This book is a skillful blending of current events and scripture to create a scenario of what the future may look like.
Voracious reader & listener. I have a typically brutal Southern California commute so I have ample opportunity to listen (although I also listen while washing clothes or my car or other mundane chores). Currently, I have 238 titles in my Audible library. History, biographies, historical fiction, and hyper-realistic espionage are my favorite genres but I'm open to other topics & genres.
Disturbing read. With a hardcover home library of a couple thousand books and an Audible library of almost 450 titles, I must admit to never reading anything quite like this book. It's an odd mix of Christian fundamentalist doctrine (complete with long quotes from the bible), rabid Zionist Israel first doctrine and good old American 'let's go to war' jingoism. While I'm no fan of President Obama, I find the barely disguised swipes at he and his administration's preference for peace and negotiation over reactionary war both distasteful and anti-patriotic. The plots foundational premise is highly implausible, the basis of which has fundamentalist with thousands of years of built up animus united behind a pseudo-mystical fanatic with delusions of grandeur and an insatiable lust for power. The authors' prose is adequate although I found the stories' pacing a bit uneven. I'm an agnostic and while I can respectfully appreciate an authors's religious sensibilities creeping into their narrative, never before have I consumed a book with such naked, rabid proselytizing. Further, the author's knowledge of the tradecraft, tactics and strategy seem painfully lacking for a book set in the realm of espionage. There is very little action, (perhaps owing to the amount of bible versus liberally sprinkled through out) and while the primary characters seem mostly three dimensional, they do seem patently predictable in both word and deed. While the protagonist is likable enough he is very self unaware and prone to moments of gross hypocrisy. He justifies his actions using his interpretation of the bible. Behaviors which are essentially the same actions that he condemns in his enemies. Admittedly I could only make it to the third chapter from the end before gratefully deleting and quicky returning this book.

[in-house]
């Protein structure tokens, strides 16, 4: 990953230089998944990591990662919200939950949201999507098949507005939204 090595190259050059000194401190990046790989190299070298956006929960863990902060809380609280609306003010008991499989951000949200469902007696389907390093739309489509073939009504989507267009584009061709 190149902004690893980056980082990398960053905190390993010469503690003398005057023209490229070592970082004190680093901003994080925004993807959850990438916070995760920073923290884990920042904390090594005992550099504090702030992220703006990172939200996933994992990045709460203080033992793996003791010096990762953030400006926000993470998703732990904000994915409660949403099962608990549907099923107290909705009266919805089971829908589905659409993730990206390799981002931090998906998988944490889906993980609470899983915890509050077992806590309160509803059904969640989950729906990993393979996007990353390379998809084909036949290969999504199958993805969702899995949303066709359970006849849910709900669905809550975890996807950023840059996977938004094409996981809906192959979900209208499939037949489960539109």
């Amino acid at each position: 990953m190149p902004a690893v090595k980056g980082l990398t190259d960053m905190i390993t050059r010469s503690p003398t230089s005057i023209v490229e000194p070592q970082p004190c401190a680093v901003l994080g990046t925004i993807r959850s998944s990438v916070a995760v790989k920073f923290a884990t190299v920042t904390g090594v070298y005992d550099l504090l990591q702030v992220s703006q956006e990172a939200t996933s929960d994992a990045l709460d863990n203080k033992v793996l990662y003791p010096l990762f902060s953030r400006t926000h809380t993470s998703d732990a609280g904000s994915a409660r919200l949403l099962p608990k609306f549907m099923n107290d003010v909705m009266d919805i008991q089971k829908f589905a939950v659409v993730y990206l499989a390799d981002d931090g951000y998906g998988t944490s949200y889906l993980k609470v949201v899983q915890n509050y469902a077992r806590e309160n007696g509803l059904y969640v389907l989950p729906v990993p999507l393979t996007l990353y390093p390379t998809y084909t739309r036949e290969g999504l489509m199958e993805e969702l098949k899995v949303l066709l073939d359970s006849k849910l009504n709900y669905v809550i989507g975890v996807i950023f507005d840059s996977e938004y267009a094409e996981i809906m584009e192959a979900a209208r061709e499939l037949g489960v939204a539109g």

Narrator was very good. The story was one sided/far-fetched. The good things happen to the good guys and the bad things happen to the bad guys. that said, the book was interesting I like the character development in David, Eva and more. it did take a while for the book to get going.
Shiloh Bound Doc! University of Iowa graduate. Iowa Writer's Workshop fan. Hawkeye Fan! Believer. Husband. Father. Physician.
There is a reason 15% of 1.5 billion Muslims are radicalized (225 million) and fervent to "push Israel into the sea."
The reason is Islam.
Saudi Arabia money and the Mullahs teachings are that the poverty, pain, and misery of the people they rule are as a result of Israel and America--a type of blame shifting practiced by Hitler and the Nazis.